The market for retail gas supplies is mired in controversy and threats of direct government intervention to freeze prices should a new Labour government be elected in 2015. This week we have seen a classic example of the type of price leadership we expect to see in an oligopoly.
Hot on the heels of a steep rise in prices from SSE a few days earlier (SSE announced an 8.2% increase in domestic bills from 15 November) British Gas has announced that their own energy prices will jump by an average of 9.2% from November 2013. The average annual dual-fuel bill with British Gas will increase by £107 to £1,297.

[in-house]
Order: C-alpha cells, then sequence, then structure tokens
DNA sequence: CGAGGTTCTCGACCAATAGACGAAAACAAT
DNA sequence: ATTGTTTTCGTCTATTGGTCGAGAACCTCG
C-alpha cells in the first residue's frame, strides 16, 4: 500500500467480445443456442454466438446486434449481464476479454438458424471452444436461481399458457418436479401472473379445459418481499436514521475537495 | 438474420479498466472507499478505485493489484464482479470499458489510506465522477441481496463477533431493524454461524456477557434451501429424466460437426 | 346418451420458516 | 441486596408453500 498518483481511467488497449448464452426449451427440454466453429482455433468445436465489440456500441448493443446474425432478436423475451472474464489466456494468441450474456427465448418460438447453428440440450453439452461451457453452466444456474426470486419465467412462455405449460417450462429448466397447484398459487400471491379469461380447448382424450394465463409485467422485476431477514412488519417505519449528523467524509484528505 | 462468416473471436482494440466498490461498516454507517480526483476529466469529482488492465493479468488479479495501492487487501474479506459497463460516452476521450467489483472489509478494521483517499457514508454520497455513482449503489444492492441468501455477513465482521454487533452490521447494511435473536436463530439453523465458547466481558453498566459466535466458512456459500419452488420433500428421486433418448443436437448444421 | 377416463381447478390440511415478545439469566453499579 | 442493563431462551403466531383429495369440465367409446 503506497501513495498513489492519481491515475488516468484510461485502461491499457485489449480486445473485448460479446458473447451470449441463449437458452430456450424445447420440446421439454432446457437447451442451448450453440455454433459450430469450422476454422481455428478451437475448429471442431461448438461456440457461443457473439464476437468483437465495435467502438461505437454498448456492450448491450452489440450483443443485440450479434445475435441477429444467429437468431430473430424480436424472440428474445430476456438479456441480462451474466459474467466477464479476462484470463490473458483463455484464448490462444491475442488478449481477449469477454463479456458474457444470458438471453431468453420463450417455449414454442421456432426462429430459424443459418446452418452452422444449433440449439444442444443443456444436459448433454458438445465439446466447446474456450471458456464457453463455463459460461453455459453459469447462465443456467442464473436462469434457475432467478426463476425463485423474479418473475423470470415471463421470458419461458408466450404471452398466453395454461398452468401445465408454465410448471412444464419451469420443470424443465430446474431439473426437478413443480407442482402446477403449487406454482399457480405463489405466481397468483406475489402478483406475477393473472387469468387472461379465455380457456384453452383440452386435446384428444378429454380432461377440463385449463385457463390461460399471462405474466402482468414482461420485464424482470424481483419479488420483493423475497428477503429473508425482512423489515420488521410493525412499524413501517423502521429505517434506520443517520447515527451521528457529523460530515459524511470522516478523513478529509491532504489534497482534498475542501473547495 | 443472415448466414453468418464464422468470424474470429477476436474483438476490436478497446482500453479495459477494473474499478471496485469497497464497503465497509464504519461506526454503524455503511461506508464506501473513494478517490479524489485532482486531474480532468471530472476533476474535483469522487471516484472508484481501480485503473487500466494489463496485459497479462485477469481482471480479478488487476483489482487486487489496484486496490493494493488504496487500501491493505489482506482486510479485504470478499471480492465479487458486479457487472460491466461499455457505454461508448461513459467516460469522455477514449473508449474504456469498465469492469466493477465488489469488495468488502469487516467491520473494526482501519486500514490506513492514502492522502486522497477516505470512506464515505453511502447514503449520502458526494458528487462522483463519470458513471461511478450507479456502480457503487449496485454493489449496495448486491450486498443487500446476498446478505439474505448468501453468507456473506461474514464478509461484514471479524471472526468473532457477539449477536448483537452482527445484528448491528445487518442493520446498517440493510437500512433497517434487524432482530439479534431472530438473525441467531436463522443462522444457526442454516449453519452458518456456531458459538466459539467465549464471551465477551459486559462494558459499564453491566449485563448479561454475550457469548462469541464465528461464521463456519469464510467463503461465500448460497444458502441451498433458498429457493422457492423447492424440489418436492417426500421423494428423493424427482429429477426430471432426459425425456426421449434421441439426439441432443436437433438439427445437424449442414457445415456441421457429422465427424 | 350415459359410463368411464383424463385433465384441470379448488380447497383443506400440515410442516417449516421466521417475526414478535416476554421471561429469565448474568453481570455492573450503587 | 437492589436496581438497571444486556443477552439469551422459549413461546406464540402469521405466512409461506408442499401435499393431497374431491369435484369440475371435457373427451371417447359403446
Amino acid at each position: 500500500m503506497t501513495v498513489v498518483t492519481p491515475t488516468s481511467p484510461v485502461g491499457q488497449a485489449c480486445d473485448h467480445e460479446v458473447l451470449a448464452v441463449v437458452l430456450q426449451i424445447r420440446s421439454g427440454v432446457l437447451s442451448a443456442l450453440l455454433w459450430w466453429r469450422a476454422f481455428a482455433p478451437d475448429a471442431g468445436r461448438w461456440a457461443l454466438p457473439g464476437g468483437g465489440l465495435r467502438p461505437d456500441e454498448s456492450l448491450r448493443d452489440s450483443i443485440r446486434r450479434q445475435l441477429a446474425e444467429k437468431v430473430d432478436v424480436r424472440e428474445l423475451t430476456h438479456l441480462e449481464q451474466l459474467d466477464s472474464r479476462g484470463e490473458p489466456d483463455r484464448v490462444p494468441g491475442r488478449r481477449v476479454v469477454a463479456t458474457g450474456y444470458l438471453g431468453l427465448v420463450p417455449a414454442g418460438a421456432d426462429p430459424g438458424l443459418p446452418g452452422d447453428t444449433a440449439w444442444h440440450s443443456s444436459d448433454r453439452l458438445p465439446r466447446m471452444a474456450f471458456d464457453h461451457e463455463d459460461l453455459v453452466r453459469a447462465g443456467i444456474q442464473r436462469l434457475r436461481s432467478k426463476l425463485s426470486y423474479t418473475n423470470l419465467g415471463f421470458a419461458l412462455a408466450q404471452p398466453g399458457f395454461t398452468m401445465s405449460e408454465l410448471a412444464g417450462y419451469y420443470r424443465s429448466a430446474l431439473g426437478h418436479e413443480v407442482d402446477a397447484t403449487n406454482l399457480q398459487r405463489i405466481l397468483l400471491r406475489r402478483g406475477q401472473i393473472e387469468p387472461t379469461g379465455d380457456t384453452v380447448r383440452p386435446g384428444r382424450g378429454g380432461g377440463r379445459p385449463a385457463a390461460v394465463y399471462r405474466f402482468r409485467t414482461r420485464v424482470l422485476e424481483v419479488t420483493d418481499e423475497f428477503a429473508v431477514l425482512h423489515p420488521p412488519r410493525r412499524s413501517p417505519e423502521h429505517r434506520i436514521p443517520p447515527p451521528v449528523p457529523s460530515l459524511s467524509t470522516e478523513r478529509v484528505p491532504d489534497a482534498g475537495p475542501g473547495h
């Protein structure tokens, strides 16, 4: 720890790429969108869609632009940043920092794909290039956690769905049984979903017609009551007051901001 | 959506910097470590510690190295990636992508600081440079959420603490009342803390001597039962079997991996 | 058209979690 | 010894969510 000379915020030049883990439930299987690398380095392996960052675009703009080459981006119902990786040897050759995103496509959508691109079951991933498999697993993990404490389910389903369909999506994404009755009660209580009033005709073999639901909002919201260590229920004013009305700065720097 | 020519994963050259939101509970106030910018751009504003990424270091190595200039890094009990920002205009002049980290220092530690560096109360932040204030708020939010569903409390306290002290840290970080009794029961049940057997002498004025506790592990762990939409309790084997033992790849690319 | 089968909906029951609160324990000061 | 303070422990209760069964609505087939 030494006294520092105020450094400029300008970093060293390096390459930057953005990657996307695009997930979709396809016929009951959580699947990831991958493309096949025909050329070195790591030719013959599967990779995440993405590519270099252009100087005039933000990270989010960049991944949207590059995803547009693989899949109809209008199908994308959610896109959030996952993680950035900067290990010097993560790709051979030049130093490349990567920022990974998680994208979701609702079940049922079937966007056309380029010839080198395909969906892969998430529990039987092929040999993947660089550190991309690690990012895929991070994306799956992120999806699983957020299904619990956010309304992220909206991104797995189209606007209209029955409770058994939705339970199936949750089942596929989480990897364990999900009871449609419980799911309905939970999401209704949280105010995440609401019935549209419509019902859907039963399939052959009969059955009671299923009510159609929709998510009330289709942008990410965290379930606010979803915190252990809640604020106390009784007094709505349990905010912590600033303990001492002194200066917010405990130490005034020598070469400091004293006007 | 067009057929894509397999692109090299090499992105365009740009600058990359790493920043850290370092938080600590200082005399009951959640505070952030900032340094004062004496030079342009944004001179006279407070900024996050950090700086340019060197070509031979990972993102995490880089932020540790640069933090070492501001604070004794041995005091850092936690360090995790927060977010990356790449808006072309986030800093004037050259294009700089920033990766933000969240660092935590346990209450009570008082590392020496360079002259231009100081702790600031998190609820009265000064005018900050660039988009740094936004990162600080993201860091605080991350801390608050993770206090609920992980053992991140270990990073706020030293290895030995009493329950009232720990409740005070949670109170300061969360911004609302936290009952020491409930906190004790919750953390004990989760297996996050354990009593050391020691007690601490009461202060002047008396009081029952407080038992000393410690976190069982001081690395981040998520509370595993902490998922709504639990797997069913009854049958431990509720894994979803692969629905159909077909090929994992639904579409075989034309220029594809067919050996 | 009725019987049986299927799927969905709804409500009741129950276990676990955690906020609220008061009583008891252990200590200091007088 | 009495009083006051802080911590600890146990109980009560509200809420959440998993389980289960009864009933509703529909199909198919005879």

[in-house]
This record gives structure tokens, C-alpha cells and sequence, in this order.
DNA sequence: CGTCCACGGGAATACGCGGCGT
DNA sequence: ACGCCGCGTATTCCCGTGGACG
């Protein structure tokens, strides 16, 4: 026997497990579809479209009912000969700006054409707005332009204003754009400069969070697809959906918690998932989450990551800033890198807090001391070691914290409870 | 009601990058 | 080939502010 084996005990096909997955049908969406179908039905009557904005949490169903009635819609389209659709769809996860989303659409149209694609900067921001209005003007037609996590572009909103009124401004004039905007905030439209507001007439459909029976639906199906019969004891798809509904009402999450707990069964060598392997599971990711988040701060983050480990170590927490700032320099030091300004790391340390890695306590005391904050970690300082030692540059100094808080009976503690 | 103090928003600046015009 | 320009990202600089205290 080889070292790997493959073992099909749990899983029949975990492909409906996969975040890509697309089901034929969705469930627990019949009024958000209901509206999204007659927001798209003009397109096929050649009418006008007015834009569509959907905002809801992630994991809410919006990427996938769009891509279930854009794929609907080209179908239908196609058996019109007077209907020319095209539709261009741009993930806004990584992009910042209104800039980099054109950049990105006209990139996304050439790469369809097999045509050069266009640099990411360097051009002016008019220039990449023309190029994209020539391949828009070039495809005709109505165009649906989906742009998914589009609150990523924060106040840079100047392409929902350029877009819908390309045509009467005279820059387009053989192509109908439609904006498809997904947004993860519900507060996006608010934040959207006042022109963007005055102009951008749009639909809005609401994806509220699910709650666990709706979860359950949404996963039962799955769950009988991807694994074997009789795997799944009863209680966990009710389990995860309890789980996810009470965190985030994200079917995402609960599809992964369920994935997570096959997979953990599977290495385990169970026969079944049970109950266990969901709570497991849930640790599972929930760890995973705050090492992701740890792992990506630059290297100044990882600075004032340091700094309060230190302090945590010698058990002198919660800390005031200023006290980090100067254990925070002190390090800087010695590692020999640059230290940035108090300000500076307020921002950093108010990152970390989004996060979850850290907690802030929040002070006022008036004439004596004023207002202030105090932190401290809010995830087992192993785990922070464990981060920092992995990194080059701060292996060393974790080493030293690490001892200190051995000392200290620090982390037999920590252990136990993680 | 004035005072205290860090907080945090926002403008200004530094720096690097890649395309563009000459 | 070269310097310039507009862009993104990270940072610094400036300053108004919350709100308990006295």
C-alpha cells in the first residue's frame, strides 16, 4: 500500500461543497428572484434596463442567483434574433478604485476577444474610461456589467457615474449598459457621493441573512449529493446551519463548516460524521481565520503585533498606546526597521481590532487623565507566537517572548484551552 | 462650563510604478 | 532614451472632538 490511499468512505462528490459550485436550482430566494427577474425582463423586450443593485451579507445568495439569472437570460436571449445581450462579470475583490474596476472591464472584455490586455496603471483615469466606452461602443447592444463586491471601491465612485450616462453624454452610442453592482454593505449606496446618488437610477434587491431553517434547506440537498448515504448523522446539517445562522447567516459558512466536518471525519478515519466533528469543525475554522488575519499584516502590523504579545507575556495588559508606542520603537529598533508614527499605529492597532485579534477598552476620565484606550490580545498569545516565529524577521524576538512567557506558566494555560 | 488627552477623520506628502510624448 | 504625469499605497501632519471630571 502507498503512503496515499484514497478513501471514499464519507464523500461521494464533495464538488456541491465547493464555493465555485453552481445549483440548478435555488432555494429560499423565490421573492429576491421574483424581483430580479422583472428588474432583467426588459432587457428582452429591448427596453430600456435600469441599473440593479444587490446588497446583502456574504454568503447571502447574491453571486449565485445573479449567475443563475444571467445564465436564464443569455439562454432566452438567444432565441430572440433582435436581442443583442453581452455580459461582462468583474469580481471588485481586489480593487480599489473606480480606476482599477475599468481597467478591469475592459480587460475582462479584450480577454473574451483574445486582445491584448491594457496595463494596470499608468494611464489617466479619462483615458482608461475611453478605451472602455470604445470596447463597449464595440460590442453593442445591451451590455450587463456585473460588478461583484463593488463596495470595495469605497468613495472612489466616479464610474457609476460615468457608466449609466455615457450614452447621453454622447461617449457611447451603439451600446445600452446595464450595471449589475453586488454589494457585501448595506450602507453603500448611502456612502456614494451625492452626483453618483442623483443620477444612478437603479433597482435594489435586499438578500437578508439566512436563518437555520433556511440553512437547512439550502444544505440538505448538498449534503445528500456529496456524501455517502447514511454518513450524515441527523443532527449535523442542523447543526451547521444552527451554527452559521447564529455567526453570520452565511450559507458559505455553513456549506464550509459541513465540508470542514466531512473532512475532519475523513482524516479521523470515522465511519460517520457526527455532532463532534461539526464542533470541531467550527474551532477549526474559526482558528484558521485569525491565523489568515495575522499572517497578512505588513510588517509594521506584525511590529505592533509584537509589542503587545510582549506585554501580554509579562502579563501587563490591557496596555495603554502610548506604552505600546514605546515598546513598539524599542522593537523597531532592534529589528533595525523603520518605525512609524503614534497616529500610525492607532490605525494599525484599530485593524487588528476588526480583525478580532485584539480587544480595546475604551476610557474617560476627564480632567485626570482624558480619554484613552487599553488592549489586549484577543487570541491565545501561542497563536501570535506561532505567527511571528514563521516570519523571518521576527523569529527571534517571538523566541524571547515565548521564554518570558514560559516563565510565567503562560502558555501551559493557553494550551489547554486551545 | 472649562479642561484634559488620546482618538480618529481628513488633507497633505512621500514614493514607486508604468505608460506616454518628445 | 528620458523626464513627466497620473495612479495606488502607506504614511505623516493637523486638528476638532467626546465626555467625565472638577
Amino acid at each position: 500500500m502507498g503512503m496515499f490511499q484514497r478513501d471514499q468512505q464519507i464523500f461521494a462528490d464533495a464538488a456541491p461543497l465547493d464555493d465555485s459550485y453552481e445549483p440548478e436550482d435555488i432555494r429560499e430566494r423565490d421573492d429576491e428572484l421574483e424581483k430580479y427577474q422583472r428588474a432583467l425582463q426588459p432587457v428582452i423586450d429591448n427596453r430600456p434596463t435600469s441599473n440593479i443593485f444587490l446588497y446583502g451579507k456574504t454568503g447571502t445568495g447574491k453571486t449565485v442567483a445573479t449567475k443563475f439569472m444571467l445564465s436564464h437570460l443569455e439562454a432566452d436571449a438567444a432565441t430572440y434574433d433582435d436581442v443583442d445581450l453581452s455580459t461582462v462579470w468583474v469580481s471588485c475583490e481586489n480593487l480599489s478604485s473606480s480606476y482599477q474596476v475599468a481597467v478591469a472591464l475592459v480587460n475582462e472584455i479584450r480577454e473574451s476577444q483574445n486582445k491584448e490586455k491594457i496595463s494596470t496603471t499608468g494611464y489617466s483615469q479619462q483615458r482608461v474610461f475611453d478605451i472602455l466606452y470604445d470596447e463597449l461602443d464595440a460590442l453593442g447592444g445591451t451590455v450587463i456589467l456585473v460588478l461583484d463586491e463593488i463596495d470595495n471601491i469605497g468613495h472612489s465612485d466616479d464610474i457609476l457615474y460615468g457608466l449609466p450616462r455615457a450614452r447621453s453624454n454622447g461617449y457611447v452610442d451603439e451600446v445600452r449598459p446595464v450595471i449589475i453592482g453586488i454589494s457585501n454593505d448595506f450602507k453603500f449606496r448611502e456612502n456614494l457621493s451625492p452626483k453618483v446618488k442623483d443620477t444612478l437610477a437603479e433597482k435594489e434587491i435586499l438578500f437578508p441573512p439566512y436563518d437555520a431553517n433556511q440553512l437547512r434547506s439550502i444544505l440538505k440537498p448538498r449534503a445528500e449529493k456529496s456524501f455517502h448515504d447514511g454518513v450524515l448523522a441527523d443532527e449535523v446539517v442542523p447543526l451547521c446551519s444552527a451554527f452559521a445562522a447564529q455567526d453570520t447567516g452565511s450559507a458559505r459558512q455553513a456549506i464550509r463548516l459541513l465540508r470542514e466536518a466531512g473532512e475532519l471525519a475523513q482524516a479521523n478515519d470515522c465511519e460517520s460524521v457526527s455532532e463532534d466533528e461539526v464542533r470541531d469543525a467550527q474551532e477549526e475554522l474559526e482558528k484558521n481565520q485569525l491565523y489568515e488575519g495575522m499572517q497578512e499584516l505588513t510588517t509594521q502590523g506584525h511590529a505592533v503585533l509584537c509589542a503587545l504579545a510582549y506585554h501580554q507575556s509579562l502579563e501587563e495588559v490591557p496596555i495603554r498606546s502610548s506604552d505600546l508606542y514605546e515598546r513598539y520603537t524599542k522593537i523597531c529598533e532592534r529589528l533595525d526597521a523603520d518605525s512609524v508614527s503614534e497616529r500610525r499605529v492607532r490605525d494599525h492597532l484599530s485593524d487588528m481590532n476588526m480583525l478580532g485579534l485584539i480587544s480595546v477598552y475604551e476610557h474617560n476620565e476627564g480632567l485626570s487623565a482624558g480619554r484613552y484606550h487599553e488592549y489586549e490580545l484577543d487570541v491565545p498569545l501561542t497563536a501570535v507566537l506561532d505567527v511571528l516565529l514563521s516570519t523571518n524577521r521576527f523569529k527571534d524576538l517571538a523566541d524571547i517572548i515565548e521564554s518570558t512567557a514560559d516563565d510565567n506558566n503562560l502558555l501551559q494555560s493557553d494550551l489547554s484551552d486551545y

Centrica argued that the climbing price is mainly due to higher costs for wholesale energy and delivering gas and electricity to homes, and the impact of the Coalition government's "social and (green) environmental programmes" which are paid for through customers' bills.
But now that two of the leading six suppliers have taken the decision to lift energy bills for household, commercial and industrial users, it can only be a matter of time before EDF, E.ON, npower and Scottish Power follow suit - this is a process known as price leadership and will be well understood by students of the oligopoly market structure.
One of the consequences of the frequent gas and electricity price hikes has been a substantial fiscal dividend for the UK treasury as this news article in the Telegraph makes clear.
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